Monkey Kong, TRS-80

That’s more like it. Those are some appropriately enormous hands, although when combined with the especially long arms and that face this Kong looks more like an orang-utan than a gorilla. That’s fine too, of course. You’ll get no monkey prejudice from me, and I’m sure this Kong can hurl barrels with the best of them.
The blurb’s trying to sell Monkey Kong as an accurate recreation of Nintendo’s original, but I’m not buying it. Just look at the way the characters are posed. All I can see it a gigantic orang-utan that is under Mario and Pauline’s control. I think it’s the blank, dead eyes. He has no style, he has no grace, this Kong also has no free will and his held under the thrall of his captors.

Crazy Kong, Commodore 64

Yep, he looks pretty crazy, and absolutely furious that some idiot is running across his freshly-polished metal walkway in dark-soled shoes. The real craziness comes from this cover’s Mario stand-in, however. What the hell is going on with his skin? The red blotchiness implies that either he’s got a monkey allergy or this metal floor is actually one big cheesegrater and he keeps falling over. Then there’s nose and look, someone has to say it so I guess it’ll be me – it’s kinda phallic. Maybe that’s why this Kong is so crazy; you would be too if some dick-nosed weirdo with a suppurating rash and an ear growing out of his temple started causing you grief.

Killer Gorilla, BBC Micro

Or M.C. Escher’s Donkey Kong, if you like. I’ve spend ten minutes trying to figure out the perspective in this image and all I’ve gotten out of it is a headache, so let’s instead focus on the fact that this game’s Mario analogue realised he had to fight a giant ape and turned to his trusty battle-axe to get the job done. Oh, and his very tight shorts. I’m choosing to read this image as the damsel reaching down towards the hero and saying “Jesus Christ, Terry, give me the axe and I’ll sort this out.”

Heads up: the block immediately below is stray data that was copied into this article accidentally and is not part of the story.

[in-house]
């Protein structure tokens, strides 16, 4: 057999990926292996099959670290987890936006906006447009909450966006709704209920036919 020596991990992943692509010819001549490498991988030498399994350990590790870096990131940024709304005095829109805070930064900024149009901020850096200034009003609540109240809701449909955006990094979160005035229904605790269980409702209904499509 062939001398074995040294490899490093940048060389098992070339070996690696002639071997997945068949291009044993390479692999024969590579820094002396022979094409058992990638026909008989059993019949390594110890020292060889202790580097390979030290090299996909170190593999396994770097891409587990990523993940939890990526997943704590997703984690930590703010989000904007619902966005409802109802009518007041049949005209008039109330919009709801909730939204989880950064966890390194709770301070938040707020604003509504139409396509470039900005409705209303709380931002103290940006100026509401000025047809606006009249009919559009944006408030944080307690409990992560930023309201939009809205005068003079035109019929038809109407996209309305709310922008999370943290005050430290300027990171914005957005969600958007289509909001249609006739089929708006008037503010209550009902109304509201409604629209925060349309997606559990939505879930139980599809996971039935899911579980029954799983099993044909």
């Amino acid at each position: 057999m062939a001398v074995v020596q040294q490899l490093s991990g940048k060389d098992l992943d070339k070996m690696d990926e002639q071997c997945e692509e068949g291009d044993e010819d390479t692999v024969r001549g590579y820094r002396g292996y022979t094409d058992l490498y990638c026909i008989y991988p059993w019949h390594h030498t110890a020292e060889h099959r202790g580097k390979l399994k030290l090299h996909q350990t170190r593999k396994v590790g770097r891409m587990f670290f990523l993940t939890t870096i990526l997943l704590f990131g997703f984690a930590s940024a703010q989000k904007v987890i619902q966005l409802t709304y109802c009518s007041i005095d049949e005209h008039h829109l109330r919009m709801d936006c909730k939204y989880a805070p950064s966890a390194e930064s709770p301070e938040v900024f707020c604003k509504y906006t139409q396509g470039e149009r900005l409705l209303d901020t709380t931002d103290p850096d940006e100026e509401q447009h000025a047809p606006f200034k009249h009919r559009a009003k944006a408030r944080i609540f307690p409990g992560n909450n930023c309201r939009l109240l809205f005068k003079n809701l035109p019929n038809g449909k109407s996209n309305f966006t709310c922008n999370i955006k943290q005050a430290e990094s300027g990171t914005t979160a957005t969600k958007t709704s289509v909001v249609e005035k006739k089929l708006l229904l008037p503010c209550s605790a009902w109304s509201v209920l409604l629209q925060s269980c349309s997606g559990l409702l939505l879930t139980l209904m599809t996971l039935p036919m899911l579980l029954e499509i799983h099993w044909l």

Killer Gorilla, BBC Micro

This alternate Killer Gorilla cover may lack the raw drama of a modern-day barbarian in yellow socks, but at least it takes place in a world where the laws of physical space aren’t complete absent and the hero has swapped his axe for a more DK-appropriate hammer. Also, hey, that gorilla is actually shaped like a gorilla! Just a shame about it’s unnerving face, really. I didn’t know gorillas could dislocate their jaws.

Kongo Kong, Commodore 64

Kongo Kong is intense. The mad, staring eyes of a killer, those are. That fact that he seems to have been partially consumed by a fur-lined parka only increases the power of the piece. The mid-eighties really were a boom time for artists who specialised in nightmarish monkey faces.

Kong’s Revenge, ZX Spectrum

A real bump up in artistic proficiency for this cover, where a very Tom of Finland-esque construction worker who made the embarrassing error of shrinking all his clothes in the wash shoots a gorilla right in the nostril.  That’s his revenge for Kong’s revenge, you see. Obviously the artist has gone for an injection of sex appeal with the scantily-clad damsel, but who chained her up? Surely not Kong, with those hands he doesn’t have the manual dexterity to operate those shackles. So it must be like King Kong, where Fay Wray was chained up to attract Kong in the first place… but they placed the bait at the top of a partially-constructed skyscraper populated by construction workers so buff they’d make He-Man feel self-conscious about walking around without a shirt on? There’s no logic to this giant gorilla story, I tell you.

Krazy Kong, ZX Spectrum